. . . just your average Caribbean American New Englander


Posted on Jan 4, 2018 |




The girl child listens, hand to chin, as her elders speak in the coded language of head nods and side glances. This girl child—old enough to be in the room but too young to join the conversation—is suspended in the fog of knowing grown folks have ways about them.

The girl child has heard a few stories about her elders but may never be old enough to know the details of the ongoing resurrection of her mama because some stories don’t need to pass between a mama and her child.

The girl child can’t perceive of a time where her mama was our mentor and role model long before she our friend, that her mama made me apply for jobs because it was good practice, that she pushed me toward my first job after college, that she taught me that having fresh evergreens at Christmas was worth it, even if it left you with $3 in your wallet.

The girl child can’t imagine her mama and me running from bedroom to bedroom of the stately home her mama shared with her husband trying to find the comforter that would warm the bed in her mama’s new apartment, no more than the girl child can imagine the fortitude it took for me to sit on the dining room floor wrapping her mother’s china in old newspapers, just as the soon to be ex-husband comes home.

The girl child can’t picture what a whirlwind her mama was the summer the divorce was final, how we packed for summer getaways like the single women we were: cute shoes, bathing suits, sarongs to wrap around our waists, and a gallon of scotch.  And, at the end of that summer, the courage it took for her mama to leave a good job so that her mama could walk the road of her destiny.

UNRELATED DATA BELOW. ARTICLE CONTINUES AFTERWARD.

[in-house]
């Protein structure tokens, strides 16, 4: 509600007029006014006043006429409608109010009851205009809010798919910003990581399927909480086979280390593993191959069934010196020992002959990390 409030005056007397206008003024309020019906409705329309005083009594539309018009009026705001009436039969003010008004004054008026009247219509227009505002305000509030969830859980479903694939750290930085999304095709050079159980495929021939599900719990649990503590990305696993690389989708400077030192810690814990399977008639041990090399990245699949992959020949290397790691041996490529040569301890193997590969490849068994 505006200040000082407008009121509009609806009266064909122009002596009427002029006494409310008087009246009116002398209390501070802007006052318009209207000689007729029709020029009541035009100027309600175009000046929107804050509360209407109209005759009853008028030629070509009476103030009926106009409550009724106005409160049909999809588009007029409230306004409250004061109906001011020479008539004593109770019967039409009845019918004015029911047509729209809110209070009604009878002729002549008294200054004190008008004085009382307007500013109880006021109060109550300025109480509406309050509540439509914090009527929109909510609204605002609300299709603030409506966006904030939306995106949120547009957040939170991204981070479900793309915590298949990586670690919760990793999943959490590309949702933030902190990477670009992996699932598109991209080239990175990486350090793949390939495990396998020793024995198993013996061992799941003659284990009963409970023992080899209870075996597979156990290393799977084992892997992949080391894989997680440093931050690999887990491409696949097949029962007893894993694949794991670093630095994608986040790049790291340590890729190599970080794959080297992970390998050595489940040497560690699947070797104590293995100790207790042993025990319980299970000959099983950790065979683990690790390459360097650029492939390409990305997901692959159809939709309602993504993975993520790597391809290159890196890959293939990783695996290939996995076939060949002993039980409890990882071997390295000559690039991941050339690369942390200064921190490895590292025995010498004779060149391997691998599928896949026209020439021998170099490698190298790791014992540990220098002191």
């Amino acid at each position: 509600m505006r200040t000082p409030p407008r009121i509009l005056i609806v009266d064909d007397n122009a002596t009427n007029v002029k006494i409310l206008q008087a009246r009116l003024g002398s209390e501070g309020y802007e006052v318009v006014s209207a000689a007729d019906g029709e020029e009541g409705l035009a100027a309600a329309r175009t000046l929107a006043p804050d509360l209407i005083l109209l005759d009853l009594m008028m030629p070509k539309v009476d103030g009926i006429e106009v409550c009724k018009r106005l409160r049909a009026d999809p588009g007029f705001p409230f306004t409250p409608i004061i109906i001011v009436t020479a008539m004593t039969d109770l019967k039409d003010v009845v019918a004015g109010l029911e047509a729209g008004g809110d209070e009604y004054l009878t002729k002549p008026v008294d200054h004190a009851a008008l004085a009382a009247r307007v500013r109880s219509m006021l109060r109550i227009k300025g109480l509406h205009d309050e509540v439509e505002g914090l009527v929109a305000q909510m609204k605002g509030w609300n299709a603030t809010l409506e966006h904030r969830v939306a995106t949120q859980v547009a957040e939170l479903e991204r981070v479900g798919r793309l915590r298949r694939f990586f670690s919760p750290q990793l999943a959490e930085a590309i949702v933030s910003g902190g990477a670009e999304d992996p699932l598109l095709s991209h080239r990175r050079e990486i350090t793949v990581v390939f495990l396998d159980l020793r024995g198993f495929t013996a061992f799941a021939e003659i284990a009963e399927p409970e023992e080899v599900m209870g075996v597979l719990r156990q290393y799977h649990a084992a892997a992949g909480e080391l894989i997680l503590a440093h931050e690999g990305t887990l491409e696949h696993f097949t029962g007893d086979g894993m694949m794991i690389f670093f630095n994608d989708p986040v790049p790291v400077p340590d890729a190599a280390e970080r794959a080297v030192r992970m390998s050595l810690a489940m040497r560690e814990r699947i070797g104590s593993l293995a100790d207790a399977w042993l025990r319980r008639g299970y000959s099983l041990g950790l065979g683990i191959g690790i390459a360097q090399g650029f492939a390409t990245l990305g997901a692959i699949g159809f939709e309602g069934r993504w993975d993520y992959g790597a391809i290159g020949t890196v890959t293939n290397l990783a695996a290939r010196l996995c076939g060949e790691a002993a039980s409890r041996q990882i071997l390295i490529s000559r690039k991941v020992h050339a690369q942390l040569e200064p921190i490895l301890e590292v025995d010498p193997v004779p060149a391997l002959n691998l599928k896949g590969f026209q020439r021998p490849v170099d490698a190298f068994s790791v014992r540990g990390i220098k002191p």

The girl child probably doesn’t know that when her mama was not trying to get married again is exactly when the girl child’s daddy arrived on the scene, that her mama and daddy made a gorgeous couple at their wedding and that they loved on the girl child all during the winter she was born before they let the world love her, too.

The girl child may not understand why I say to her mama “You so trifling,”

and why her mama replies “You so crazy,”

‘cause although trifling and crazy are not nice words they both mean “I love you”;

why her mama and I tend to avoid eye contact, for we see each other deeply and share a sister love that only the Lord could make;

why sometimes grown women grow together and apart and together again.
All the girl child knows is that I am her auntie and she is my niece and her mama is my sister and even though we don’t all share blood, we share safety and love and hope. We share God.